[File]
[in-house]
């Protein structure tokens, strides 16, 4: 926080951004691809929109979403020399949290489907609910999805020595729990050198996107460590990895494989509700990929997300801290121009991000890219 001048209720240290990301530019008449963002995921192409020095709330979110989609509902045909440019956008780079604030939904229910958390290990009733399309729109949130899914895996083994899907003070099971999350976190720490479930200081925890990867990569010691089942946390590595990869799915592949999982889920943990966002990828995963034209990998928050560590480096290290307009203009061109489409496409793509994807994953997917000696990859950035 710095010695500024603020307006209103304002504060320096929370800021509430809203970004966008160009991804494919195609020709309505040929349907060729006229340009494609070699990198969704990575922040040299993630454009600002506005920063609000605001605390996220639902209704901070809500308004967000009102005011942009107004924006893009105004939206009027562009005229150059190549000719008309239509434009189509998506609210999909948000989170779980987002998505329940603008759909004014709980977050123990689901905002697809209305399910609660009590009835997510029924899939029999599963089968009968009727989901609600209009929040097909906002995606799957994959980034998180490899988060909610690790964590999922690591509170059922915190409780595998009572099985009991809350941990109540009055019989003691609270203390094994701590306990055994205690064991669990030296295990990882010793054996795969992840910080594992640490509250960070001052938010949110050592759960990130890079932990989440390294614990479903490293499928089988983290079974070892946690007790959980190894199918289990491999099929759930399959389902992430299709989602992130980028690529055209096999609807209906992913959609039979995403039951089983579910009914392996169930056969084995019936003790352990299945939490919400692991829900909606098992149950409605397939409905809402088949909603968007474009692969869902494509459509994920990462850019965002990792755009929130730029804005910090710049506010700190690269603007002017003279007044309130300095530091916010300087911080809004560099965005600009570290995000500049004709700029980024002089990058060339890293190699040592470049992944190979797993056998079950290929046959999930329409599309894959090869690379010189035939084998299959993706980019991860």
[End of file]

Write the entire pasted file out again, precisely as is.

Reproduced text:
[in-house]
């Protein structure tokens, strides 16, 4: 926080951004691809929109979403020399949290489907609910999805020595729990050198996107460590990895494989509700990929997300801290121009991000890219 001048209720240290990301530019008449963002995921192409020095709330979110989609509902045909440019956008780079604030939904229910958390290990009733399309729109949130899914895996083994899907003070099971999350976190720490479930200081925890990867990569010691089942946390590595990869799915592949999982889920943990966002990828995963034209990998928050560590480096290290307009203009061109489409496409793509994807994953997917000696990859950035 710095010695500024603020307006209103304002504060320096929370800021509430809203970004966008160009991804494919195609020709309505040929349907060729006229340009494609070699990198969704990575922040040299993630454009600002506005920063609000605001605390996220639902209704901070809500308004967000009102005011942009107004924006893009105004939206009027562009005229150059190549000719008309239509434009189509998506609210999909948000989170779980987002998505329940603008759909004014709980977050123990689901905002697809209305399910609660009590009835997510029924899939029999599963089968009968009727989901609600209009929040097909906002995606799957994959980034998180490899988060909610690790964590999922690591509170059922915190409780595998009572099985009991809350941990109540009055019989003691609270203390094994701590306990055994205690064991669990030296295990990882010793054996795969992840910080594992640490509250960070001052938010949110050592759960990130890079932990989440390294614990479903490293499928089988983290079974070892946690007790959980190894199918289990491999099929759930399959389902992430299709989602992130980028690529055209096999609807209906992913959609039979995403039951089983579910009914392996169930056969084995019936003790352990299945939490919400692991829900909606098992149950409605397939409905809402088949909603968007474009692969869902494509459509994920990462850019965002990792755009929130730029804005910090710049506010700190690269603007002017003279007044309130300095530091916010300087911080809004560099965005600009570290995000500049004709700029980024002089990058060339890293190699040592470049992944190979797993056998079950290929046959999930329409599309894959090869690379010189035939084998299959993706980019991860």